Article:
With the ice off the rivers and starting to recede from lakes, paddling season is here. As I find myself without proper footwear for the first time in ages, I've found myself engaging in an internal version of the oldest debate among paddlers: What's the best footwear for a multi-day trip?
Skimpy sandals are comfortable in a boat, but can be scary on portages. Heavy boots offer protection, but can be inconvenient. Runners offer medium ground but stink after a while.
Over the past decade, there's been an explosion in the variety of footwear built specifically for water sports. But this has only made the decision more complicated.
To help myself figure out the options, here's what's out there:
If you're going on a canoe trip where the portages are reasonably clear and relatively short, you can get away with using an old pair of runners or a cheap pair of new ones.
Runners are light and easy to slip on and off. If they happen to have mesh panels that allow water to drain out the sides, all the better.
Runners do not, however, offer sufficient ankle support for moving quickly over uneven terrain. For the same reason, they're a poor choice for gruelling portages.
Runners also offer little protection from underwater rocks; a sharp piece of slate or granite can slice right through 'em. They also fall apart over the course of a trip or two, so consider them a disposable option.
Cost: The cheaper, the better. You're not going to bring brand-new Nikes into the bush.
If ankle support is your main concern, you can't beat an old pair of hiking boots on a portage trail. A stiff boot will allow you to scramble over rocks without worrying too much about foot placement and will also forgive the occasional misstep.
Hikers also allow you to shoulder heavier loads, offer good underwater protection and will keep your feet warm, if you line them with insulative socks.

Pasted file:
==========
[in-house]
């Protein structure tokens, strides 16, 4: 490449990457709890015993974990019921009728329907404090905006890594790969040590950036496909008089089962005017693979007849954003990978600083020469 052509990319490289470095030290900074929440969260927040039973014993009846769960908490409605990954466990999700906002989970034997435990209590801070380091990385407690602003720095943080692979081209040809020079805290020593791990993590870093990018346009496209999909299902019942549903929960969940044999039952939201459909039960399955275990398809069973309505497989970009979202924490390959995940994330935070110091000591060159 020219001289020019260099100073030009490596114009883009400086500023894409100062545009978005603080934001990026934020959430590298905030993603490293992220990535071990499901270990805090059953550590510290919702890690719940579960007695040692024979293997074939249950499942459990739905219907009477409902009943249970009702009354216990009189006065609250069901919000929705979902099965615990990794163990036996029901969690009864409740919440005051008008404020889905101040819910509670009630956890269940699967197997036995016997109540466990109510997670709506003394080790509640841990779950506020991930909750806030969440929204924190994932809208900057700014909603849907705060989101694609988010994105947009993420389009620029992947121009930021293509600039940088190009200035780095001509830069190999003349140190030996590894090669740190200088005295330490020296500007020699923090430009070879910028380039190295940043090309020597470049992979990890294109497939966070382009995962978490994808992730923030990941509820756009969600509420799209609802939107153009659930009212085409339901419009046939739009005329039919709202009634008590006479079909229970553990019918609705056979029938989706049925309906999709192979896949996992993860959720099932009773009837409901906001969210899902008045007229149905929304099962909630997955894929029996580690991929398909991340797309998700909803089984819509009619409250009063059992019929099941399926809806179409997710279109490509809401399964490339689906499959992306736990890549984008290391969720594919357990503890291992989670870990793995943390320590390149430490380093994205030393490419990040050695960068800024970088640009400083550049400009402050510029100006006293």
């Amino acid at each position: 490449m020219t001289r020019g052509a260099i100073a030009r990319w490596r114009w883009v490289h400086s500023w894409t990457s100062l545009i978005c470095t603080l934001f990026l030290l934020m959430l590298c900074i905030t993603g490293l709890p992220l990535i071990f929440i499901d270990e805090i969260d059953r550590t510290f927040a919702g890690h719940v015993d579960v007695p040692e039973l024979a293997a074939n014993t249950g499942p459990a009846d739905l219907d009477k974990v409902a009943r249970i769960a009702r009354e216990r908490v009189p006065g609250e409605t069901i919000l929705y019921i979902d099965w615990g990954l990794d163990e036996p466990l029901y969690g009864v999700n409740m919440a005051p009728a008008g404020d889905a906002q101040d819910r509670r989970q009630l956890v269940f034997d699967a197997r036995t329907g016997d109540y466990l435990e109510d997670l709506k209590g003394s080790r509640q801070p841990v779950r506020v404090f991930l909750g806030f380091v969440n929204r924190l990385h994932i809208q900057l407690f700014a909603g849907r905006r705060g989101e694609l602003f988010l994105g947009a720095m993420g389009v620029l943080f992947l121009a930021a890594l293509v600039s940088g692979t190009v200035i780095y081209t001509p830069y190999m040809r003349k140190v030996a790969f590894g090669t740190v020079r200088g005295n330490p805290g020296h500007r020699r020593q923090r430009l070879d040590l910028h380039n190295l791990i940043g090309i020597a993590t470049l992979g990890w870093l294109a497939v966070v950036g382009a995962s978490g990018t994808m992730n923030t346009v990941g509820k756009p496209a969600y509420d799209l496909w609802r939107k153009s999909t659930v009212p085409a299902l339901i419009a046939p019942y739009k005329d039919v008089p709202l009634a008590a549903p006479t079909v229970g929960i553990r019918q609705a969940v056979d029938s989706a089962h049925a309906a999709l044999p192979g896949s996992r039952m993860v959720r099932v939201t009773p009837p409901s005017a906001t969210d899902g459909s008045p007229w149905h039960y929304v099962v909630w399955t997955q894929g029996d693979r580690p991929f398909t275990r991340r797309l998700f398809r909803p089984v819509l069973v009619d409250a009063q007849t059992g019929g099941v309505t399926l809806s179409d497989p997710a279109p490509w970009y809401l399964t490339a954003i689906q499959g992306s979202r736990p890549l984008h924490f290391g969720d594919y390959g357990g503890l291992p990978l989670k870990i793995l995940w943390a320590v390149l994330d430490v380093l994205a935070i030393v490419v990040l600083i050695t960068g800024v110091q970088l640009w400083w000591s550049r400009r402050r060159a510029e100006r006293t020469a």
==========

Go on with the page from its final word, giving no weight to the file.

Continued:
Most hiking boots, however, do not drain. This means you need to remove them between portages to prevent blisters and infections. This can get annoying quickly if you're engaging in frequent portages, making hikers more practical for flatwater than whitewater.
Hikers are also like runners in that they actually aren't intended to be used underwater. They will fall apart with regular use -- although not as quickly as runners.
Cost: Close to zero. While there's no such thing as a cheap pair of good hiking boots, the idea is to use beat-up old ones.
In the most pleasant of conditions -- that is, warm water as well as warm air -- canoeists and kayakers may find themselves most comfortable in a pair of closed-toe water sandals.
Some of the most robust ones, such as Teva's Kimtah, Dozer, Omnium and Barracuda Sport varieties, offer decent ankle support. Closed toes are a must: The more coverage for your feet, the better, as one bad laceration will end your trip.
Cost: $50 to $100. Take the time to find the right fit, or you'll need to wear socks to protect yourself from blisters.
A river shoe is like a cross between a runner and a water sandal: It offers the support of a running shoe and drains almost as quickly as the sandal. The sides are fully enclosed like a runner, but are made of mesh.
River shoes also offer more protection for your feet than sandals and should keep you warmer. The main drawback is they're slightly more expensive - you need to consider how much you'll actually use these things before you buy them.
Cost: $80 to $120
Neoprene boots and slippers
If ankle support is of no concern, consider neoprene footwear. Neoprene slippers, booties or even full boots are designed to keep your feet warm when wet -- and offer the flexibility kayakers crave when they're stuck in their boats all day. Standup paddleboarders also use slippers or Vibram Fivefingers when it's too cold to go barefoot.
If you're not going on any portages, slippers or booties can also work for canoeists. Some even prefer the added dexterity of minimalist footwear: I have one friend who wears Fivefingers on portages.
Cost: $15 to $110. Slippers are the cheapest.
If you're looking for the grippiest of all possible shoes and need a lot of ankle support, consider a pair of wading boots.
These things are designed for fly fishing, which involves less exertion than paddling. But they drain quickly and will last longer than a pair of similarly sized hiking boots.
The drawbacks include the heavy weight and a relative lack of flexibility. Another word of caution: I've never owned a pair, so I can't attest to how well they work on long portages.
Cost: $70 to $170.